When Computers Went to Sea: The Digitization of the United States Navy
When Computers Went to Sea explores the history of the United States Navy's secret development of code-breaking computers and their adaptation to solve a critical fleet radar data handling problem in the Navy's first seaborne digital computer system - that went to sea in 1962. This is the only book written on the United States Navy's initial application of shipboard digital computers to naval warfare.
Considered one of the most successful projects ever undertaken by the US Navy, the Naval Tactical Data System (NTDS) was the subject of numerous studies attempting to pinpoint the reason for the systems inordinate success in the face of seemingly impossible technical challenges and stiff resistance from some in the military. The system's success precipitated a digital revolution in naval warfare systems.
Dave Boslaugh details the innovations developed by the NTDS project managers including: project management techniques, modular digital hardware for ship systems, top-down modular computer programming techniques, innovative computer program documentation, and other novel real-time computer system concepts.
Automated military systems users and developers, real-time process control systems designers, automated system project managers, and digital technology history students will find this account of a United States military organization's initial foray into computerization interesting and thought provoking.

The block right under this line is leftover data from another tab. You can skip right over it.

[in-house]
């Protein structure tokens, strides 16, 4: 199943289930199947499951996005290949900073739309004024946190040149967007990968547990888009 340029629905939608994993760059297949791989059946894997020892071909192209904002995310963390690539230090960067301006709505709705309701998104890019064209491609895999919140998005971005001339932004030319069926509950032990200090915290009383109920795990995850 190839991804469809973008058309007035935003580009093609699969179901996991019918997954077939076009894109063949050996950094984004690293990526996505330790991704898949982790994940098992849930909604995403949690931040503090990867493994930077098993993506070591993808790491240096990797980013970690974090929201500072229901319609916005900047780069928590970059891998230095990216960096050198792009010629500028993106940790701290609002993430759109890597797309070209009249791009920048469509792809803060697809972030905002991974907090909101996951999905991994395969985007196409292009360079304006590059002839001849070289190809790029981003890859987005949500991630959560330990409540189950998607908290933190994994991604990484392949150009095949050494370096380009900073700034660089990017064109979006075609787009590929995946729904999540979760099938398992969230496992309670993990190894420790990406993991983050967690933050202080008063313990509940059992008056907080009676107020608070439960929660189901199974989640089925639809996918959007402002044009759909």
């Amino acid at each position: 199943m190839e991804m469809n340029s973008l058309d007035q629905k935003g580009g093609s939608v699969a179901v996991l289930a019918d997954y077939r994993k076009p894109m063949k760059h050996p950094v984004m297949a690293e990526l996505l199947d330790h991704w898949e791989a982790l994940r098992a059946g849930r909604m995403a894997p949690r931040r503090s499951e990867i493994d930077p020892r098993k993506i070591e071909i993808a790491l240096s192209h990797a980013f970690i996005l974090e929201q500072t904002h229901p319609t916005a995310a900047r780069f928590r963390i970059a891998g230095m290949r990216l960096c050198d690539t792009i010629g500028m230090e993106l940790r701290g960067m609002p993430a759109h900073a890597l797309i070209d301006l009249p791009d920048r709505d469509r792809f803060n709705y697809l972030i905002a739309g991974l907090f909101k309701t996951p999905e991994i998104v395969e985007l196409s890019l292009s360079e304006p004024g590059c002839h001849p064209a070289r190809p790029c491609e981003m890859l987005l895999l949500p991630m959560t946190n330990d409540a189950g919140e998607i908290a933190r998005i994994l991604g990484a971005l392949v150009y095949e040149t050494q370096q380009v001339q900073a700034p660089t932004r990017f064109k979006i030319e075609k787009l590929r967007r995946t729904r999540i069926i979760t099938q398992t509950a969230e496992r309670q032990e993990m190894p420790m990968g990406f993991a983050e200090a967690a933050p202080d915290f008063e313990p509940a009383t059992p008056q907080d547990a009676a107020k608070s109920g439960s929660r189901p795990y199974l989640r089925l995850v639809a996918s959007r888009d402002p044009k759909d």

What people are saying - Write a review
Page 18 states that Watson-Watt designed a communication net with buried phone lines.
NOT TRUE. Watson-Watt was one of the team of scientists under the direction of Sir Henry Tizard. It was Air Chief Marshal (spelt with one L) Sir Hugh Dowding, the first Commander-in-Chief of the new RAF Fighter Command in 1936 who devised & built up the Home Defence system combining the early low frequency RDF (radar) Home Chain, Royal Observer Corps, AA guns, barrage balloons, early warning sirens etc. as well as his commanders directing minute-to-minute directions to his minimal fighter squadrons. This unique & revolutionary structure known as the Dowding System (still used today around the world) was based at his HQ, RAF Bentley Priory, Stanmore to the north of London.
To get the correct facts read the new biography: DOWDING & CHURCHILL by Dr Vincent Orange.
RadarNew Eyes for the Fleet
A Lingering Problem
The Codebreaking ComputersA Digital Solution
Conception of a New System
Building a New System
Navy Electronics Laboratory Role
No Damned Computer Is Going To Tell Me What To Do
In the Air on Land and Sea
New Horizons for Tactical Computers
Twilight of the Analogs
Give Us More Memory
A Line of Standards
Shield of the Fleet
A Joint Electronics Equipment Designation System